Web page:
bottom) and 60mm to
the diameter. Remember, there is insulation on
either side of the cylinder.
Failure to observe this advice may result in you ordering a cylinder
that simply won't fit through an airing cupboard doorway for
If you order a cylinder with dimensions of 1050 x 450 you will
receive an insulated cylinder measuring:
Height = 1050 + the thickness of
Diameter = 450 + (2 x the thickness of
Other terminology commonly used with
domestic hot water cylinders:
heater that typically screws in the top or the side of the
cylinder, is immersed in the water contained within and when
energised heats the water. Immersion heaters are typically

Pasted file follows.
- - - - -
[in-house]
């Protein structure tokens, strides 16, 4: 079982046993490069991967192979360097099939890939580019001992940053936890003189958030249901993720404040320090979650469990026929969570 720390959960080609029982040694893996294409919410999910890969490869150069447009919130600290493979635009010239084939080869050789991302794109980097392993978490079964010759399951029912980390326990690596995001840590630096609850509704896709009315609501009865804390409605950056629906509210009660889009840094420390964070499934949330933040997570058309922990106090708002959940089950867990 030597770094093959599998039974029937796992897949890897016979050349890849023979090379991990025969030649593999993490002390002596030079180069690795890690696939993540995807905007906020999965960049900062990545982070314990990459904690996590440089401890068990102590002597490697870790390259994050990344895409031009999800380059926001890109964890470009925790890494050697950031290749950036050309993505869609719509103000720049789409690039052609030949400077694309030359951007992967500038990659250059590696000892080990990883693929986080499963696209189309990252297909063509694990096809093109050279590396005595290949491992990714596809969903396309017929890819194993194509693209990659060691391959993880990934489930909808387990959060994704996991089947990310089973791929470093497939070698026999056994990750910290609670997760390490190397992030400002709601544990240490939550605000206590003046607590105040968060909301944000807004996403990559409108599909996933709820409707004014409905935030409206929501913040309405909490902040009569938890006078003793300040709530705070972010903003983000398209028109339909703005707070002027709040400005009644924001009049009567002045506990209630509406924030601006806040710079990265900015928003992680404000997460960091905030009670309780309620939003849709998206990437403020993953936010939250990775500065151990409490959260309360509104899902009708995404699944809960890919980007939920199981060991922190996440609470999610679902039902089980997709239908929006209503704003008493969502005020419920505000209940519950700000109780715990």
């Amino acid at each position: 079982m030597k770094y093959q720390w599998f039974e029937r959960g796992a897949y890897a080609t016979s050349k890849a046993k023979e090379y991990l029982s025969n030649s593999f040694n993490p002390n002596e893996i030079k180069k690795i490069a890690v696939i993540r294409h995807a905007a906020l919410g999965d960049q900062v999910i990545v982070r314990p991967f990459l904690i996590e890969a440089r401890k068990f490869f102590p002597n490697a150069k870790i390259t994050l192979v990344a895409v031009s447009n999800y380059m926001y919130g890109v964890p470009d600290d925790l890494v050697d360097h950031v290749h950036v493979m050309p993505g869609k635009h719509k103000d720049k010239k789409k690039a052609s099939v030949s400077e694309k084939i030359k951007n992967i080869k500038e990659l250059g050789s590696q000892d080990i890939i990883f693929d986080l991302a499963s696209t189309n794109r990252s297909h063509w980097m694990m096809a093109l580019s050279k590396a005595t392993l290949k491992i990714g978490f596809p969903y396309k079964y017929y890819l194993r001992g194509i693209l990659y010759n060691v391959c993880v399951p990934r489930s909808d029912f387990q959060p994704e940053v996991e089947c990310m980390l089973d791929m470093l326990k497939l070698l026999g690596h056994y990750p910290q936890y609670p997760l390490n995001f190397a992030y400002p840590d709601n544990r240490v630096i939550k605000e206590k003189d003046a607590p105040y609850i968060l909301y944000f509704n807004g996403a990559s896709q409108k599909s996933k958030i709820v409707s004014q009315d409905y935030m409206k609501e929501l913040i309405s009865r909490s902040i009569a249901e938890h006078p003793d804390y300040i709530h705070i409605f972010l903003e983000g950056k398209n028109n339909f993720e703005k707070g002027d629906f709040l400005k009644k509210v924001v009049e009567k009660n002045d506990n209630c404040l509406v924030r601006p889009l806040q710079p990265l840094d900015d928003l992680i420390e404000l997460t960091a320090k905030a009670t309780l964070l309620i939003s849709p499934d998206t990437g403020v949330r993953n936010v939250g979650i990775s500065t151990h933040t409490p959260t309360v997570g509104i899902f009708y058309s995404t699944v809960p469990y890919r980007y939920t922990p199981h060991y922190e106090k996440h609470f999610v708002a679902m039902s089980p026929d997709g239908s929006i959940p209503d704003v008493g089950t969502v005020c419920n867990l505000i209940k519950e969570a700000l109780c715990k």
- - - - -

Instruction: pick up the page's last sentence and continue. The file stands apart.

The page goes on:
fitted with a thermostat which can be adjusted on the cap by
turning the indicator dial. When operating, an immersion
heater will heat water until the set temperature is reached
then automatically cut out - turning on again automatically
if the water temperature should drop.
Immersion heaters are prone to
corrosion caused by the water they heat. Periodically,
immersion heaters will need to be replaced. As a rule, cheap
heaters are more prone to the corrosive effects of water
than the dearer 'Incalloy' types. Incalloy heaters have an
alloy shroud over the element that protects from corrosion.
Although they cost more they last a lot longer.
Boss, or cylinder boss:
to a threaded fitting on the cylinder into which something
will screw, such as an immersion heater and immersion heater
|This is where
something 'taps' into the body of the cylinder. A 'tapping'
is essentially a direct connection to the cylinder and is
made by using a compression fitting, male or female 'boss'.
|As the term
suggests, anything that offers a means of connecting to the